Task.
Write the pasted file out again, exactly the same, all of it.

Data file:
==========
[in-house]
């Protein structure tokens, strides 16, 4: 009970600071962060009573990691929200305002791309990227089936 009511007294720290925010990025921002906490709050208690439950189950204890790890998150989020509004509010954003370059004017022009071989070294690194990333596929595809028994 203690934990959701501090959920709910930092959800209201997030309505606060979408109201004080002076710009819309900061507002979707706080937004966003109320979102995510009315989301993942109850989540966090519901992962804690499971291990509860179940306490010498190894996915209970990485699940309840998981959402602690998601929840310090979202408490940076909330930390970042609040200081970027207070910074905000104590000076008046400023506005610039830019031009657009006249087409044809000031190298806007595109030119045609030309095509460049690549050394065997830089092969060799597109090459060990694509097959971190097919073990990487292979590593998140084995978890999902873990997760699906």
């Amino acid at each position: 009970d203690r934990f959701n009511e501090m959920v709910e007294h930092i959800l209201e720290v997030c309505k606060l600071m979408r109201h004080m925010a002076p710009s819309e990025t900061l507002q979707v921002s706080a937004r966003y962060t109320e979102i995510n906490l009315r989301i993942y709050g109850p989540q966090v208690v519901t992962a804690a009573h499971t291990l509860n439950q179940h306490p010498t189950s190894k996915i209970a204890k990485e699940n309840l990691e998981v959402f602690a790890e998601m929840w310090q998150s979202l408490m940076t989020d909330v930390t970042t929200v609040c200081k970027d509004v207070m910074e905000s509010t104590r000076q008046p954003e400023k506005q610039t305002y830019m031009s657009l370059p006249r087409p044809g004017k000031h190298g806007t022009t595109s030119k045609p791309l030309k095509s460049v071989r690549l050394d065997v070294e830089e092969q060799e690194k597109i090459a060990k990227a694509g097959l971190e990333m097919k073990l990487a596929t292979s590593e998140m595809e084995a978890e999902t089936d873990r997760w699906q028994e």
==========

[in-house]
């Protein structure tokens, strides 16, 4: 009970600071962060009573990691929200305002791309990227089936 009511007294720290925010990025921002906490709050208690439950189950204890790890998150989020509004509010954003370059004017022009071989070294690194990333596929595809028994 203690934990959701501090959920709910930092959800209201997030309505606060979408109201004080002076710009819309900061507002979707706080937004966003109320979102995510009315989301993942109850989540966090519901992962804690499971291990509860179940306490010498190894996915209970990485699940309840998981959402602690998601929840310090979202408490940076909330930390970042609040200081970027207070910074905000104590000076008046400023506005610039830019031009657009006249087409044809000031190298806007595109030119045609030309095509460049690549050394065997830089092969060799597109090459060990694509097959971190097919073990990487292979590593998140084995978890999902873990997760699906």
């Amino acid at each position: 009970d203690r934990f959701n009511e501090m959920v709910e007294h930092i959800l209201e720290v997030c309505k606060l600071m979408r109201h004080m925010a002076p710009s819309e990025t900061l507002q979707v921002s706080a937004r966003y962060t109320e979102i995510n906490l009315r989301i993942y709050g109850p989540q966090v208690v519901t992962a804690a009573h499971t291990l509860n439950q179940h306490p010498t189950s190894k996915i209970a204890k990485e699940n309840l990691e998981v959402f602690a790890e998601m929840w310090q998150s979202l408490m940076t989020d909330v930390t970042t929200v609040c200081k970027d509004v207070m910074e905000s509010t104590r000076q008046p954003e400023k506005q610039t305002y830019m031009s657009l370059p006249r087409p044809g004017k000031h190298g806007t022009t595109s030119k045609p791309l030309k095509s460049v071989r690549l050394d065997v070294e830089e092969q060799e690194k597109i090459a060990k990227a694509g097959l971190e990333m097919k073990l990487a596929t292979s590593e998140m595809e084995a978890e999902t089936d873990r997760w699906q028994e």